Figure 2. Predicted rain amounts for the 18-hour period ending at 2am EDT Friday, November 5, 2010, as forecast using satellite-derived measurements of precipitation rates. Image credit: NOAA/NESDIS.
Figure 3. Predicted cumulative rainfall from Tomas as predicted by the 8am EDT (12Z) Thursday, November 4, 2010 run of the GFDL model. The model predicts no rainfall amounts in excess of 8 inches (yellow colors) for Haiti. Image credit: Morris Bender, NOAA/GFDL.
The computer models now agree that the trough of low pressure pulling Tomas northward will be strong enough to pull Tomas well north of the Bahamas, and the storm will not stall out near Hispaniola for many days as was being predicted by many of the models yesterday. Wind shear will rise to the high range, 35 - 60 knots, by Sunday, resulting in a steady weakening of Tomas.
Intensity forecast for Tomas
Tomas continues to have difficulty disentangling itself from an area of low pressure over the southwest Caribbean, and this low is acting to steal moisture from Tomas and distort its circulation. As Tomas pulls away from this low, these effects will lessen, and Tomas may be able to intensify into a minimal Category 1 hurricane before reaching the Turks and Caicos Islands and southeastern Bahamas. Wind shear as predicted by the SHIPS model will remain in the low to moderate range, 5 - 15 knots, through Saturday afternoon, which should allow for some modest intensification. NHC is giving Tomas a 43% chance of reaching hurricane strength by Friday evening.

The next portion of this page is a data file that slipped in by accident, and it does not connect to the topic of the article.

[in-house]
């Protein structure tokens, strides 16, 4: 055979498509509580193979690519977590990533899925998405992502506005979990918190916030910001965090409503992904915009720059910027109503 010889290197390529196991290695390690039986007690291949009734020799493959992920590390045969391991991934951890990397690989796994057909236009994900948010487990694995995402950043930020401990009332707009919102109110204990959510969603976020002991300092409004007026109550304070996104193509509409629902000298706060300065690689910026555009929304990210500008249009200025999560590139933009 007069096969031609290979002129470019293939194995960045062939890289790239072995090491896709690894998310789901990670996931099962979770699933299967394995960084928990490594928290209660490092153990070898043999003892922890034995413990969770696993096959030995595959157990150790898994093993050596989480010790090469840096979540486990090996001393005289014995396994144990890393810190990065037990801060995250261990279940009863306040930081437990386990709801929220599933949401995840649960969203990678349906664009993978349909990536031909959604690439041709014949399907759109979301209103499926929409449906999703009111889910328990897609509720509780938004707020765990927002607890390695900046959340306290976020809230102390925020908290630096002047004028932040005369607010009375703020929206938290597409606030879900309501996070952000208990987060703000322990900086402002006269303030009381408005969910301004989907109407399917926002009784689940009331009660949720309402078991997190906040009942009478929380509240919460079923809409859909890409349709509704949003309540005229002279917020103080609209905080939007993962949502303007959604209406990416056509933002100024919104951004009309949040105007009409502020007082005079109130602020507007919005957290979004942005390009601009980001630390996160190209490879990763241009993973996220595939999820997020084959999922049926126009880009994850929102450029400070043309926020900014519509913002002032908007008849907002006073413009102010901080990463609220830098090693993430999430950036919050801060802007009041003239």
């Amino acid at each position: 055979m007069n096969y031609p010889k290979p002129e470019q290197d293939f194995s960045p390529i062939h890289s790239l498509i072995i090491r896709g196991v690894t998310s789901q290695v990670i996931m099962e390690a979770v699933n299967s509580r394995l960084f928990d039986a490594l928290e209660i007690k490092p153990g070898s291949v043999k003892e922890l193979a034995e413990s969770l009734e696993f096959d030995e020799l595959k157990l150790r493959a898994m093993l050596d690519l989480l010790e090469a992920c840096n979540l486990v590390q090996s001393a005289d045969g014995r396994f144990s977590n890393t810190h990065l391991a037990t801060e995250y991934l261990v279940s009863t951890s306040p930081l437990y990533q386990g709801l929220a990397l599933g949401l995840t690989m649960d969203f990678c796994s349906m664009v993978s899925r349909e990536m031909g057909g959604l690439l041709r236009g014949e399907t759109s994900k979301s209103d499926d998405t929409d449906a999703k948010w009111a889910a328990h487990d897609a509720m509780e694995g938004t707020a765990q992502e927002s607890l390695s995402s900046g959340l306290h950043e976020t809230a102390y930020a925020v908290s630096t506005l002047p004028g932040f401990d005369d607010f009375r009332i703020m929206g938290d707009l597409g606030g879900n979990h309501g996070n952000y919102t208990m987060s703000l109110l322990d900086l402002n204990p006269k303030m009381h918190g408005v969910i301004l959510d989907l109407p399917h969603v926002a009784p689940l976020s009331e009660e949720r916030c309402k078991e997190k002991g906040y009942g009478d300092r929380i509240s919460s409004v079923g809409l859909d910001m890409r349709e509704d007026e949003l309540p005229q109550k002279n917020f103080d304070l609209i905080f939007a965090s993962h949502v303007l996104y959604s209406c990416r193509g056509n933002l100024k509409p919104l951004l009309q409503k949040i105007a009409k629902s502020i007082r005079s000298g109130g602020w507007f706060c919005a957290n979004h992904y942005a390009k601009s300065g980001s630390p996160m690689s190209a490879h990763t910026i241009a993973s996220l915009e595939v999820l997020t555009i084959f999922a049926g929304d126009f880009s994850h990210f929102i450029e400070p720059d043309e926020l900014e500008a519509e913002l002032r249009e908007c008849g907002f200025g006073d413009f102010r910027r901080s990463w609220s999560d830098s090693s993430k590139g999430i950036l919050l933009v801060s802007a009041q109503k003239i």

Comparison with Hurricane Ernesto of 2006
Tomas's current position and intensity are similar to that of Tropical Storm Ernesto of 2006. Ernesto was a small to moderate-sized tropical storm with 50 mph winds when it hit the southwestern tip of Haiti on August 27. According to Wikipedia, In Haiti, the storm caused heavy rainfall of over 11 inches (300 mm) and strong winds, causing flooding and destroying 13 homes on the island of La Gonave. In Port-au-Prince, rainfall severely damaged a bridge, isolating the southern portion of the region. Across the country, 59 homes were damaged, of which six destroyed, and a total of five deaths were reported..
Tomas is a larger and wetter storm than Ernesto , and I expect that Tomas' rains in Haiti will be about 25% greater than Ernesto's. Since Haiti is more vulnerable to disasters because of the floods of 2008 and the 2010 earthquake, the rains from Tomas will cause more death and destruction than Ernesto did, but I don't expect a catastrophe with many hundreds of deaths in Haiti's earthquake zone. Such a catastrophe is possible in southwest or northwest Haiti, however.
Figure 4. Track of Hurricane Ernesto in 2006.
Organizations Active in Haitian Relief Efforts:
Portlight disaster relief
Lambi Fund of Haiti
Haiti Hope Fund
Catholic Relief Services of Haiti
I'll have an update Friday morning.
Yesterday's post on Haiti's hurricane history is now a permanent link in the "Articles of interest" section on our Tropical & Hurricane web page.
Comments will take a few seconds to appear.